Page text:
As I do for you each month, here’s a look at the coming TV premieres, and which ones are worth your time.
Penny Dreadful – Season 3, Showtime, Sundays 10 p.m. – I wanted to love this show, but it turned out to be boring and overly TV-sexy. But it defied the odds, sticking around for a second and now third season. The cast is undeniably top-notch, though, so fans of the genre (classical horror with a splash of magical realism) might find something to like here. Stars Eva Green, Josh Hartnett, Timothy Dalton, Reeve Carney, Rory Kinnear, Billie Piper, and Harry Treadaway.
Houdini & Doyle – New, Fox, Mondays 9 p.m. – I raved about Stephen Mangan just last week, so one might think I would enthusiastically greet this mystery/comedy featuring him as Sir Arthur Conan Doyle (author of Sherlock Holmes) and the equally charming Michael Weston as Harry Houdini. It all just feels a little forced. As you no doubt already deduced (sorry), the show pairs the two historical figures into a mystery-solving team, because of course. It could be great, though; no sense in writing it off just yet. I’ll give it until the first commercial break. Stars Stephen Mangan, Michael Weston, and Rebecca Liddiard.
Maron – Season 4, IFC, Wednesdays
9 p.m. – I have always found this show to be more likable and funny than either Maron’s actual standup routine or his podcast. Which says a lot because they’re also both great. He’s just one of the funniest standups working, and this is a show about him. Less morose than Louie, less formulaic than Curb, it might be the reigning champ among self-titled, multi-cam shows where comedians play themselves. Stars Marc Maron.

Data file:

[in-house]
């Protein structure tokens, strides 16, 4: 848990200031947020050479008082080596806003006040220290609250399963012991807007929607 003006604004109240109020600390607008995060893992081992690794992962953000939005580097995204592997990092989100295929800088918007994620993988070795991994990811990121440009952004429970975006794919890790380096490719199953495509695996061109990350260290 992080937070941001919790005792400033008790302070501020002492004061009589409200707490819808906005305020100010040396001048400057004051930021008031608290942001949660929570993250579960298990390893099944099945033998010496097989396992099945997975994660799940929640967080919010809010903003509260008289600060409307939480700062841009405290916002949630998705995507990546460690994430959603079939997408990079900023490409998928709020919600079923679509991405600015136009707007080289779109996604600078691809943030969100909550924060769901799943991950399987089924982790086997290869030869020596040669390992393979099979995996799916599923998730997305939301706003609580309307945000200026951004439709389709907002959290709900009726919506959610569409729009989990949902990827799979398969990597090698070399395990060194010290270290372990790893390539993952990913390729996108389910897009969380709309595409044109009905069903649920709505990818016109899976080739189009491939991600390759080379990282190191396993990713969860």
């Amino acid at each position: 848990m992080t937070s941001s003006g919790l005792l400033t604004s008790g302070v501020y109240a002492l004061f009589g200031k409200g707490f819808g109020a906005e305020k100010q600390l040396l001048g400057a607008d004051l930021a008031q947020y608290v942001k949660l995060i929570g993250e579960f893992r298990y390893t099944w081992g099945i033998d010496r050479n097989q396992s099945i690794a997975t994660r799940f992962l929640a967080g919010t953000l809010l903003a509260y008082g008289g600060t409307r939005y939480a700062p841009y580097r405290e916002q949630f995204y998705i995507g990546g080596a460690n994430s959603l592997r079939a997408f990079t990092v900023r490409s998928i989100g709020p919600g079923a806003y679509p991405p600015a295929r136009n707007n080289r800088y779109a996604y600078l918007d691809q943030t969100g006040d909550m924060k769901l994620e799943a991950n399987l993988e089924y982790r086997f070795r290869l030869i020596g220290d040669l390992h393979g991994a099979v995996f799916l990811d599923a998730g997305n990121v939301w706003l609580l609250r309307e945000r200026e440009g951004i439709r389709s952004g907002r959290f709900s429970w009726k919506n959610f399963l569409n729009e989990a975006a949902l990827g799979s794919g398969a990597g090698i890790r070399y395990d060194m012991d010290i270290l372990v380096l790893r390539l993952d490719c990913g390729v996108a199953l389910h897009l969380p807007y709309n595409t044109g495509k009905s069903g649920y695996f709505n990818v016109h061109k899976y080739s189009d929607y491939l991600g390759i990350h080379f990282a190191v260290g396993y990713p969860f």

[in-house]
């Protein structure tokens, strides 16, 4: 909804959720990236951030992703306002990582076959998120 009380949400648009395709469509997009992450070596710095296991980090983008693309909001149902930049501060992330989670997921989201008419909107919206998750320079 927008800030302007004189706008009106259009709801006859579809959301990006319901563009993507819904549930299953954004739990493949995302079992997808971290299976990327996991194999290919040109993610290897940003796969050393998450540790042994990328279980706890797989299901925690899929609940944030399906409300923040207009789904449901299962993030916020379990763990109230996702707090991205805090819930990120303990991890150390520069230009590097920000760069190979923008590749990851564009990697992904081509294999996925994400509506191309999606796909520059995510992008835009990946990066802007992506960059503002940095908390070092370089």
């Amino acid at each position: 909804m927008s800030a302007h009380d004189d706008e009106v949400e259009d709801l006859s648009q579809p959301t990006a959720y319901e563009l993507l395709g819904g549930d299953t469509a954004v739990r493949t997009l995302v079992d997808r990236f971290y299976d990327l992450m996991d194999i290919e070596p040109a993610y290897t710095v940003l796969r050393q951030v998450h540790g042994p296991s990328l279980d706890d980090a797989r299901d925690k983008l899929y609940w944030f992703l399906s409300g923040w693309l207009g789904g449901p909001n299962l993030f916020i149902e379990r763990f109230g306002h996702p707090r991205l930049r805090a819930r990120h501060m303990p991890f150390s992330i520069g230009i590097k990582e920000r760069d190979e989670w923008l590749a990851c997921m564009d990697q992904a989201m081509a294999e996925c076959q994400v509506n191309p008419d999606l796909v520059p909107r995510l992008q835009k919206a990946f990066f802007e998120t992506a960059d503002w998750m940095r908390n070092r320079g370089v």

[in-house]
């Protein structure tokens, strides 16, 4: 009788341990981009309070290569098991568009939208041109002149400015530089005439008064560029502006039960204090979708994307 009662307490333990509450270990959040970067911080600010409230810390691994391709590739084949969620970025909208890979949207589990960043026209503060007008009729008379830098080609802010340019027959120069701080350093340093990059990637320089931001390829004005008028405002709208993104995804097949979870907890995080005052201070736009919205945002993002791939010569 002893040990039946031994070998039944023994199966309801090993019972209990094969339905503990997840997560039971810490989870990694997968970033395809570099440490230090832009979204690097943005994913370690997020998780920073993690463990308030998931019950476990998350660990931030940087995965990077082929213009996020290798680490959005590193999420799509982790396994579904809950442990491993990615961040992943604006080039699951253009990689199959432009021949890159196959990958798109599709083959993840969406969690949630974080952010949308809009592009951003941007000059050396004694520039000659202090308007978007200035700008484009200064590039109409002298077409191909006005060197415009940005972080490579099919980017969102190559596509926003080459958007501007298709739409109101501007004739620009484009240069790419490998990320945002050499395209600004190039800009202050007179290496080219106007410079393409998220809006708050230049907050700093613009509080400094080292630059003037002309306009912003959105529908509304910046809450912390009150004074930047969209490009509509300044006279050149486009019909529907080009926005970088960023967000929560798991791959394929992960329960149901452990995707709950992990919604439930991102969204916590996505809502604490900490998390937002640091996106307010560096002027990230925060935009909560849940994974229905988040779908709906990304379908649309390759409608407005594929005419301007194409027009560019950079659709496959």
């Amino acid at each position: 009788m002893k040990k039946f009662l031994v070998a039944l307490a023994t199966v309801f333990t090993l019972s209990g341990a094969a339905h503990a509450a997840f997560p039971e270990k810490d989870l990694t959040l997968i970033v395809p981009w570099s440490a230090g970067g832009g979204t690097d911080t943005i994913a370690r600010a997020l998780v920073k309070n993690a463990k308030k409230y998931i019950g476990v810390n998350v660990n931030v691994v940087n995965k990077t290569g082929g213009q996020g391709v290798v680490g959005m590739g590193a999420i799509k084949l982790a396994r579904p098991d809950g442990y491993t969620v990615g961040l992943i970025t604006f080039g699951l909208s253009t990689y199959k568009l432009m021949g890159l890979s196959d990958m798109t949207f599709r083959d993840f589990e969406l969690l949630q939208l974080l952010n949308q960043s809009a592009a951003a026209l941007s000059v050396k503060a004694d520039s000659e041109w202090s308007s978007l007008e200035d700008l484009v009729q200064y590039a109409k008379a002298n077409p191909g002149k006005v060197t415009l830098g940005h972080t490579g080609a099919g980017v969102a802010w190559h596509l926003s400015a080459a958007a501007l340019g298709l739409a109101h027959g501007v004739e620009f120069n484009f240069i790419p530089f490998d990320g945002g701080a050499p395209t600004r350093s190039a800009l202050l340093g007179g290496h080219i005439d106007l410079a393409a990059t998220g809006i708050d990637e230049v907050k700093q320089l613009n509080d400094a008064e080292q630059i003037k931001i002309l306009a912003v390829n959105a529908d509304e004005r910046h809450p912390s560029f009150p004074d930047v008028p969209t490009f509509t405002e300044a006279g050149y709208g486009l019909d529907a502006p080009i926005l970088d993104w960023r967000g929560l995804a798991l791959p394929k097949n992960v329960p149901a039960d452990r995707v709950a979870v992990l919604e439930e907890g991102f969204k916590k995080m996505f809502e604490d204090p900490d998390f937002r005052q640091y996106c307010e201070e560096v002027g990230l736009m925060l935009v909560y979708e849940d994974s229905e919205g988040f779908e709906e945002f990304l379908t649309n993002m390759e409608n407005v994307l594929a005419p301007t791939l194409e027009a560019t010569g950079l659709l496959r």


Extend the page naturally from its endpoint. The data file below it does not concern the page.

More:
Flowers – New, Seeso, Streaming – Never heard of the comedy streaming service Seeso? Join the club. It has seven billion members. But exist it does, and this is one of their first original offerings. It looks fabulous, and is quietly one of the most anticipated (by me) shows of the summer. Following the eccentric and bizarre adventures of the Flowers family, this show has a wonderful cast anchored by Julian Barratt (one of the geniuses behind The Mighty Boosh) and Olivia Colman, who has become maybe England’s best TV actor. Stars Julian Barratt, Olivia Colman, and Will Sharpe.
Marseille – New, Netflix, Streaming – Netflix apparently has no plans to slow their pace as May will see them dropping several new properties. This may be their most ambitious: a drama charting a mayoral run in Marseille, France. Aaaaaand it looks like a cheap French rip-off of Boss. This may prove interesting, but I’ll take Kelsey Grammer any day of the week. Stars Gerard Depardieu.
Grace & Frankie – Season 2, Netflix, Streaming – One of the streaming behemoth’s most successful and critically acclaimed original properties returns for its much anticipated sophomore run. The ridiculous hall-of-fame cast returns for more hijinks and adventures in mid-to-late age sexuality. Stars Jane Fonda, Lily Tomlin, Martin Sheen, and Sam Waterston.